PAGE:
July 29, 2008

Out of Thin Air

Folks ask me periodically whether I miss the news business. My answer is always the same---nope. Until now.

The looks on the Spokane City Council members’ faces would have make great TV last week when Mayor Mary Verner asked them to put a $41 million bond issue on the ballot to pay for several new public buildings. Can you imagine sitting there when Verner walked in, trailed by her staff, and out of the blue suggested to the Council that the City needs a new street department building, an animal shelter, a new police shooting range and evidence storage building? Would have been a hoot to watch were it not so sad that there was absolutely no preparation, groundwork, communication or public outreach prior to Verner dumping the issue into the Council’s lap.

We may actually need the new structures. Who knows? Certainly not the Council or the public at this point. Paving the way for capital projects generally takes time, effort, lots of information and political savvy. But instead of creating a well thought out, robust and persuasive case for new taxes that 60% of the voters might support Verner pulls this initiative out of thin air just a couple of weeks before the deadline to put it on the November ballot. That leaves little time for the Council to evaluate the need for the new buildings or determine if Verner’s numbers are right. And has any research been done to gauge whether voters have an appetite for a large tax increase to pay for things that only benefit city employees?

Persuading community leaders, decision makers and taxpayers to support large bond issues can be done. I was a consultant on last fall’s successful campaign to pass a $42 million bond issue for Spokane’s parks, pools and playgrounds. We worked hard, raised a lot of money and had a compelling argument for the tax increase. But dozens of people spent long hours evaluating the issue and laying the groundwork before asking the Council to put it on the ballot.

That didn’t happen here. I also suspect the Mayor has no plan to organize a campaign to push the issue if it gets on the ballot. But don’t worry---this won’t be the last time this administration forgets that communication is a key component to running a city. Which means I will also have more opportunities to miss being on TV.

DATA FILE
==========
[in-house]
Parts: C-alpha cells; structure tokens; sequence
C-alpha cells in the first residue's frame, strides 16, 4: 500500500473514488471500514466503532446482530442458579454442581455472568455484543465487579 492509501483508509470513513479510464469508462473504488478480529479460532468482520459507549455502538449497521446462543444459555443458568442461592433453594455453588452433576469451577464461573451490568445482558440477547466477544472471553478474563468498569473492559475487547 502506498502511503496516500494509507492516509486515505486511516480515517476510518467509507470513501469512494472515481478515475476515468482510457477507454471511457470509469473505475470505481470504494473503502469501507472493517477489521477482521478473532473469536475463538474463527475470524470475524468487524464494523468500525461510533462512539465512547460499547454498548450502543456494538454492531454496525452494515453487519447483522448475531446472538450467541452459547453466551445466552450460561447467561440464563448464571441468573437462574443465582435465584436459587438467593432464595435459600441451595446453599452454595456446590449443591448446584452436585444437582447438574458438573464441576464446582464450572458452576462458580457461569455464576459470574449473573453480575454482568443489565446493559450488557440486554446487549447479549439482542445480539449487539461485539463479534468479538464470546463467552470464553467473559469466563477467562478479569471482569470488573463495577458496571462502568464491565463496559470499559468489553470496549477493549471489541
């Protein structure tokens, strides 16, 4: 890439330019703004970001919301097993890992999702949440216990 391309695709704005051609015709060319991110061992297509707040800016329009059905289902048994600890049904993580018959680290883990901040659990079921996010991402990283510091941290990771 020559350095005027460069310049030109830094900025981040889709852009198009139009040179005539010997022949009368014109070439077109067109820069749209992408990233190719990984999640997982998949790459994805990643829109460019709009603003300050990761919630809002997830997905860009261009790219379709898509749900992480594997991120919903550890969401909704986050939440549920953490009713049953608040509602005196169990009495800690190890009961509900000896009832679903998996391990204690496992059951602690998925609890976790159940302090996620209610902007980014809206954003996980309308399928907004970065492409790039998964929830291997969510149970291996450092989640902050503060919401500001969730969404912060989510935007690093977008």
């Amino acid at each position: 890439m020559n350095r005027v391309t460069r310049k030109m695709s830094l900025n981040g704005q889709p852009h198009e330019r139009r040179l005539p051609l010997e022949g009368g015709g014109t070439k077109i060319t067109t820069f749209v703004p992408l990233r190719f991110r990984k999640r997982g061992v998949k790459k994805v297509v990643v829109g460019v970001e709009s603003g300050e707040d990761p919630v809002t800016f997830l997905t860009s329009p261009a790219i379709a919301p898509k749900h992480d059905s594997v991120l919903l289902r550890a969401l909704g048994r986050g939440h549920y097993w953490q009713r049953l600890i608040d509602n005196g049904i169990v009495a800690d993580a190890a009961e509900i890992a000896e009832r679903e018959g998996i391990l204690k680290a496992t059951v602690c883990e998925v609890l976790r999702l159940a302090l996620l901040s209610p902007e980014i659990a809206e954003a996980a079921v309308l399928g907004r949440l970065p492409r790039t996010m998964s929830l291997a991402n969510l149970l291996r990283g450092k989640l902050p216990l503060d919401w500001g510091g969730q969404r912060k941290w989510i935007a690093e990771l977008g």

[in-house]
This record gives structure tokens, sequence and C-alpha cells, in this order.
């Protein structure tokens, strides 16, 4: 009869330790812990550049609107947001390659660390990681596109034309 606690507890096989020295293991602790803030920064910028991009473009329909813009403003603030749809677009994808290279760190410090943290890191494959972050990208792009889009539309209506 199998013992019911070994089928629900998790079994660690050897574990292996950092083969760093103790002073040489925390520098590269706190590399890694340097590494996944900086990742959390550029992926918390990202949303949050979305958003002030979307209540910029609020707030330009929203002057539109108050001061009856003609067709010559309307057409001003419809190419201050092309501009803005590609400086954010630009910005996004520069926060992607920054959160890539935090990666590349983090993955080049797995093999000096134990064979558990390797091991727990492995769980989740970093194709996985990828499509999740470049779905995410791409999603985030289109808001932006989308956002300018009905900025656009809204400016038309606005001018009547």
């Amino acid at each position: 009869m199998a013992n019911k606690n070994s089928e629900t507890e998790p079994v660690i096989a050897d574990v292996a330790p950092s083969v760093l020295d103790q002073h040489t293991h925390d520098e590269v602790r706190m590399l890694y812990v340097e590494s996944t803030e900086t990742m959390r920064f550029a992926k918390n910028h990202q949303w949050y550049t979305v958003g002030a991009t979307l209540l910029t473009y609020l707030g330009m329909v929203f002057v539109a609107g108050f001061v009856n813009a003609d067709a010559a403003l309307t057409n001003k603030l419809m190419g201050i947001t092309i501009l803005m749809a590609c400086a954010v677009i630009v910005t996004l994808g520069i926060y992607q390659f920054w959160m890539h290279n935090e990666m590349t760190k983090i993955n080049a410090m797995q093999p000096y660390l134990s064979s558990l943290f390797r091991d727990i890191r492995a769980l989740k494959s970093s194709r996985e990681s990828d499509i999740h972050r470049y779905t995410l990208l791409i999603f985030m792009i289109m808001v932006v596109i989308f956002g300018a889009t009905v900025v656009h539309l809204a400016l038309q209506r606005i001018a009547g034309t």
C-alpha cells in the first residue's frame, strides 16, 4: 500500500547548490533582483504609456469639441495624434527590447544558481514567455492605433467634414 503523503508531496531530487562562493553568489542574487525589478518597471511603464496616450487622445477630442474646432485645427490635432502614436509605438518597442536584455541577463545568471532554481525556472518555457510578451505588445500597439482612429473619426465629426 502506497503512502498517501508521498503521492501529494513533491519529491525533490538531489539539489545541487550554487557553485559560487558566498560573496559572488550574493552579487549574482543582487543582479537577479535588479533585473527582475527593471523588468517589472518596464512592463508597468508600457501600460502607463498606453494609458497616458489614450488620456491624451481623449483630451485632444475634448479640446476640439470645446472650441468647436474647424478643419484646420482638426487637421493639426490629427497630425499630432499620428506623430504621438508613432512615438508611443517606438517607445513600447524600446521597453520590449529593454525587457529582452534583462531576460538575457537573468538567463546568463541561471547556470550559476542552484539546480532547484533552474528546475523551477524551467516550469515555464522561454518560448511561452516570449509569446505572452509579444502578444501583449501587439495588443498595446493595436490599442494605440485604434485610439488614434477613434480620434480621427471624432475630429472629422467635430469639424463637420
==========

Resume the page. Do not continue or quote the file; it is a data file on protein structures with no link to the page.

July 24, 2008

Spokane County Must Act Quickly

Call it common sense or just good politics but the results are the same: Spokane County now has at least a fighting chance to build a new jail. But only if the Commissioners and Sheriff Ozzie Knezovich work quickly to lay the necessary groundwork to gain public support for what will be the largest bond issue in county history.

Commissioners were rushing toward asking voters this November to approve a $245 million bond issue for the project---it was shaping up to be an abysmal failure. No public education campaign was in place, strong opposition to the new jail’s proposed site near Downtown Spokane had surfaced and was working hard to kill the project and creating a political committee to push the measure was only an afterthought.

But the questions now are will the time be used wisely or will the Sheriff and Commissioners revert to form? If experience is any judge they will find themselves in the same position a year from now. Why? The county staffers in charge of designing the project have strongly suggested since last January that a public education program explaining the need for a new jail be established before anything else is done. That wise council fell on deaf ears for more than six months---the only thing that got the decision makers’ attention was the price tag.

The Sheriff and Commissioners must move fast to gain public support because opposition will not wane; opponents smell blood and will continue working to ensure that the project never comes up for a vote. But my guess is that nothing will be done on the communications front until after November. Throw in the holidays and we’re into January before the subject resurfaces---a full year after staffers recognized where their leaders should go.